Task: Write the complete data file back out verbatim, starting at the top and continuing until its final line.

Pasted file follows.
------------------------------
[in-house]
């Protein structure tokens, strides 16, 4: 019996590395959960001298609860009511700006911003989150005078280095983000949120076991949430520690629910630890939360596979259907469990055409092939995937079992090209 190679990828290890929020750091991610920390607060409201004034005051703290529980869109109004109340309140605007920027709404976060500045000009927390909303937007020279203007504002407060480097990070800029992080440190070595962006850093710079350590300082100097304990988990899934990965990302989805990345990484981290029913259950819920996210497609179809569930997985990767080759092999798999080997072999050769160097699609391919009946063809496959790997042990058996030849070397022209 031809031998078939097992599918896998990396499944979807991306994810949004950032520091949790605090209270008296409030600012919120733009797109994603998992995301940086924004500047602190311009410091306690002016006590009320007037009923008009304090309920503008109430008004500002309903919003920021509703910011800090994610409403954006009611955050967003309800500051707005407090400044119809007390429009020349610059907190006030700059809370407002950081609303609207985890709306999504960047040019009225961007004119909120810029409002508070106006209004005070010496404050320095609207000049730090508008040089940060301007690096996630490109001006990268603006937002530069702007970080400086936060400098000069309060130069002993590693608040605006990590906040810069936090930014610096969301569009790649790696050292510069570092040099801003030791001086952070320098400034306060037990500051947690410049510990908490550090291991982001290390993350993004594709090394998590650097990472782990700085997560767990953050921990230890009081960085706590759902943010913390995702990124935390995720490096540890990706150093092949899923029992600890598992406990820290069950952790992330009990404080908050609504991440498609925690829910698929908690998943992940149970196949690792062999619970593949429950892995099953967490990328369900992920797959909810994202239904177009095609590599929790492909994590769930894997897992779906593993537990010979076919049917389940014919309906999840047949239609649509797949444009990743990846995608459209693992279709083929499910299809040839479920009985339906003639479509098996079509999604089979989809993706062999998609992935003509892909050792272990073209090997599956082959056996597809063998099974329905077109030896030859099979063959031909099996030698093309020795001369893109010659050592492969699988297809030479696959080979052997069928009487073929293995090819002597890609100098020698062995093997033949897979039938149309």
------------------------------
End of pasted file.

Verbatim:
[in-house]
């Protein structure tokens, strides 16, 4: 019996590395959960001298609860009511700006911003989150005078280095983000949120076991949430520690629910630890939360596979259907469990055409092939995937079992090209 190679990828290890929020750091991610920390607060409201004034005051703290529980869109109004109340309140605007920027709404976060500045000009927390909303937007020279203007504002407060480097990070800029992080440190070595962006850093710079350590300082100097304990988990899934990965990302989805990345990484981290029913259950819920996210497609179809569930997985990767080759092999798999080997072999050769160097699609391919009946063809496959790997042990058996030849070397022209 031809031998078939097992599918896998990396499944979807991306994810949004950032520091949790605090209270008296409030600012919120733009797109994603998992995301940086924004500047602190311009410091306690002016006590009320007037009923008009304090309920503008109430008004500002309903919003920021509703910011800090994610409403954006009611955050967003309800500051707005407090400044119809007390429009020349610059907190006030700059809370407002950081609303609207985890709306999504960047040019009225961007004119909120810029409002508070106006209004005070010496404050320095609207000049730090508008040089940060301007690096996630490109001006990268603006937002530069702007970080400086936060400098000069309060130069002993590693608040605006990590906040810069936090930014610096969301569009790649790696050292510069570092040099801003030791001086952070320098400034306060037990500051947690410049510990908490550090291991982001290390993350993004594709090394998590650097990472782990700085997560767990953050921990230890009081960085706590759902943010913390995702990124935390995720490096540890990706150093092949899923029992600890598992406990820290069950952790992330009990404080908050609504991440498609925690829910698929908690998943992940149970196949690792062999619970593949429950892995099953967490990328369900992920797959909810994202239904177009095609590599929790492909994590769930894997897992779906593993537990010979076919049917389940014919309906999840047949239609649509797949444009990743990846995608459209693992279709083929499910299809040839479920009985339906003639479509098996079509999604089979989809993706062999998609992935003509892909050792272990073209090997599956082959056996597809063998099974329905077109030896030859099979063959031909099996030698093309020795001369893109010659050592492969699988297809030479696959080979052997069928009487073929293995090819002597890609100098020698062995093997033949897979039938149309």